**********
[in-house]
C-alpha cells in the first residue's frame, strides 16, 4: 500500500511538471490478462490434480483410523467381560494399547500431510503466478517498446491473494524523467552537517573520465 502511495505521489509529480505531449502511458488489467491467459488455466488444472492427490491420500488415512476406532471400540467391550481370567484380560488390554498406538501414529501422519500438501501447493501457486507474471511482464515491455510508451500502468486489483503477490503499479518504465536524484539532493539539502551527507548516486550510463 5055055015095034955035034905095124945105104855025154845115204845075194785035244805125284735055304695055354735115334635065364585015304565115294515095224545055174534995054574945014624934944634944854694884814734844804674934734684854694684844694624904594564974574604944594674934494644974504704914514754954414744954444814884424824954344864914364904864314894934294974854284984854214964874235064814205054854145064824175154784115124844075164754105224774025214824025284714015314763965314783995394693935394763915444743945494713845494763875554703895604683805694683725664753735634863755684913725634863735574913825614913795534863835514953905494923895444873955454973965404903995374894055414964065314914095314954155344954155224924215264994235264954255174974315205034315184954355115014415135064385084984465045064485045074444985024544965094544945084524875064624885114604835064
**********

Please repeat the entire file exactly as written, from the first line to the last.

[in-house]
C-alpha cells in the first residue's frame, strides 16, 4: 500500500511538471490478462490434480483410523467381560494399547500431510503466478517498446491473494524523467552537517573520465 502511495505521489509529480505531449502511458488489467491467459488455466488444472492427490491420500488415512476406532471400540467391550481370567484380560488390554498406538501414529501422519500438501501447493501457486507474471511482464515491455510508451500502468486489483503477490503499479518504465536524484539532493539539502551527507548516486550510463 5055055015095034955035034905095124945105104855025154845115204845075194785035244805125284735055304695055354735115334635065364585015304565115294515095224545055174534995054574945014624934944634944854694884814734844804674934734684854694684844694624904594564974574604944594674934494644974504704914514754954414744954444814884424824954344864914364904864314894934294974854284984854214964874235064814205054854145064824175154784115124844075164754105224774025214824025284714015314763965314783995394693935394763915444743945494713845494763875554703895604683805694683725664753735634863755684913725634863735574913825614913795534863835514953905494923895444873955454973965404903995374894055414964065314914095314954155344954155224924215264994235264954255174974315205034315184954355115014415135064385084984465045064485045074444985024544965094544945084524875064624885114604835064